Haematology and Cancer Research

About Haematology and Cancer Research

Monash Haematology provides care to around 1 million Victorians, making it one of the largest haematological services in Australia providing specialisation for complex cases in non-malignant and malignant haematology.

Research projects

Group heads

Professor Eva Segelov

Eva Segelov is Professor and Director of Oncology at Monash University and Monash Health. She has specialist interest in the diagnosis and management of upper and lower gastrointestinal cancers, including neuroendocrine tumours and anal cancer, as well as breast cancer. Professor Segelov has led numerous national and international oncology clinical trials including the ICECREAM, QUASAR2, SCOT and ASCOLT trials.  Find out more about the Clinical Trials Centre.

Professor Stephen Opat

Professor Stephen Opat is Director of Clinical Haematology at Monash Health and Head of Department of Haematology, School of Clinical Sciences at Monash Health, Monash University.

Professor Opat’s research aims to improve outcomes for patients with lymphoma and chronic lymphocytic leukaemia, and to achieve these ends he has employed a number of strategies.

The Lymphoma and Related Diseases Registry (housed within Monash University’s, Department of Epidemiology and Preventive Medicine) enables haematologists across Australia and New Zealand to monitor access to care; benchmark outcomes nationally and internationally; explore variation in practice; and act as a resource for clinical trials.

As Director of the Monash Haematology Clinical Research Unit, Professor Opat has also been principal investigator in over 40 studies in lymphoma and chronic lymphocytic leukaemia.  The Unit is engaged in all aspects of clinical research, from first in human to large international phase III studies.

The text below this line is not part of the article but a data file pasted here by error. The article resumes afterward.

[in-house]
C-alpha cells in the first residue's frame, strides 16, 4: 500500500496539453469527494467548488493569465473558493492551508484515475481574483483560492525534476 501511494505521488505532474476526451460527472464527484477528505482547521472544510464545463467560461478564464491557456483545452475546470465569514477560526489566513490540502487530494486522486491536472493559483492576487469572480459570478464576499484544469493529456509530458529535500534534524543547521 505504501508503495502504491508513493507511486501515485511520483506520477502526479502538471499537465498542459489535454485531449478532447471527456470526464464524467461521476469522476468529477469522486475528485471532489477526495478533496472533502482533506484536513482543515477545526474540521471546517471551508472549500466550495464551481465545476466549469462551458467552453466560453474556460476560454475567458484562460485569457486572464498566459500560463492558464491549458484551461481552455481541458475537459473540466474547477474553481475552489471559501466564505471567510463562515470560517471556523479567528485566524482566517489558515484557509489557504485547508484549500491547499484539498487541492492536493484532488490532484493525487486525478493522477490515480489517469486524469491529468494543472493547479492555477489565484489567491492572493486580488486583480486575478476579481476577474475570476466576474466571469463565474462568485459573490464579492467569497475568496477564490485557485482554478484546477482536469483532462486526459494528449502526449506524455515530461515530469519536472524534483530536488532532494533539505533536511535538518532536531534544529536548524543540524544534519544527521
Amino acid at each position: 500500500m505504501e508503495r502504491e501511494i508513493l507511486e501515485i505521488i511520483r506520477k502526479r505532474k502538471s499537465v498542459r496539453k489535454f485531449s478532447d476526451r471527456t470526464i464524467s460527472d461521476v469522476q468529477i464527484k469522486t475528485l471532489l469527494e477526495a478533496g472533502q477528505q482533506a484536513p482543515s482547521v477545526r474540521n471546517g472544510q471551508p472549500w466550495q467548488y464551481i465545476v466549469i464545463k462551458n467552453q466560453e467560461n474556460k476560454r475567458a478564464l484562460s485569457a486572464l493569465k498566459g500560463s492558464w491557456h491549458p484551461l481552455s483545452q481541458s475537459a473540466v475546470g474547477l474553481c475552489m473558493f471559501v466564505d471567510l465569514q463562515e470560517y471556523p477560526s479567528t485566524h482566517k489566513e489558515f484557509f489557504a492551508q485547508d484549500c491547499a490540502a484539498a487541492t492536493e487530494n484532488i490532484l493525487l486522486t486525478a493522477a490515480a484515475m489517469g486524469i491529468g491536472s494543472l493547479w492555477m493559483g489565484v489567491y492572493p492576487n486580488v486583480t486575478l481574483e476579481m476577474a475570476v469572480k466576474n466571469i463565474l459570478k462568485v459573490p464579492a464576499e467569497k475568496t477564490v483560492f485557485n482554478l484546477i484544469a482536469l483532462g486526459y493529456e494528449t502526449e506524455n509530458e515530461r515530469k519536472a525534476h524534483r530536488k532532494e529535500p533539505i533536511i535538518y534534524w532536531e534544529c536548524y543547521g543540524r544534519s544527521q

Another research interest of Professor Opat’s is improving the understanding of lymphoma biology to facilitate the rational application of targeted therapy.

The Melbourne Genomics Health Alliance Lymphoma flagship is a collaborative effort to improve outcomes for patients with poor-risk non-Hodgkins lymphoma through gaining an understanding of the genetic lesions involved in the malignant transformation of lymphoid cells.  The project involves genetic sequencing of tumour DNA coding regions to identify genetic variants that may help guide treatment.

A/Prof Jake Shortt

Head of Blood Cancer Therapeutics Laboratory, A/Prof Jake Shortt is the recipient of a Victorian Cancer Agency (VCA) clinical research fellowship and both NHMRC and CCV project grant funding. Dr Shortt was the inaugural recipient of the "Eva & Les Erdi" Snowdome Foundation/VCA grant for "new targets in haematological malignancy".  His strong translational work as part of the Department of Medicine at the School of Clinical Sciences and in conjunction with the Peter MacCallum Cancer Centre is focused on strategies incorporating epigenetic drugs with immunotherapy in haematological cancers.

A/Prof Arun Azad

Head of Prostate Cancer Therapeutics Laboratory, Translational researcher and medical oncologist A/Prof Arun Azad focuses on urological cancers.  In collaboration with Professor Gail Risbridger, his pre-clinical research uses novel patient-derived xenograft models to characterise the effects of taxane cytotoxics in castration-sensitive prostate cancer. Dr Azad's clinical research focuses on circulating biomarkers including cell-free DNA and microRNA in patients with urological cancers together with the delivery of precision medicine for prostate cancer patients using genomic profiling of blood and tissue to offer personalised treatments.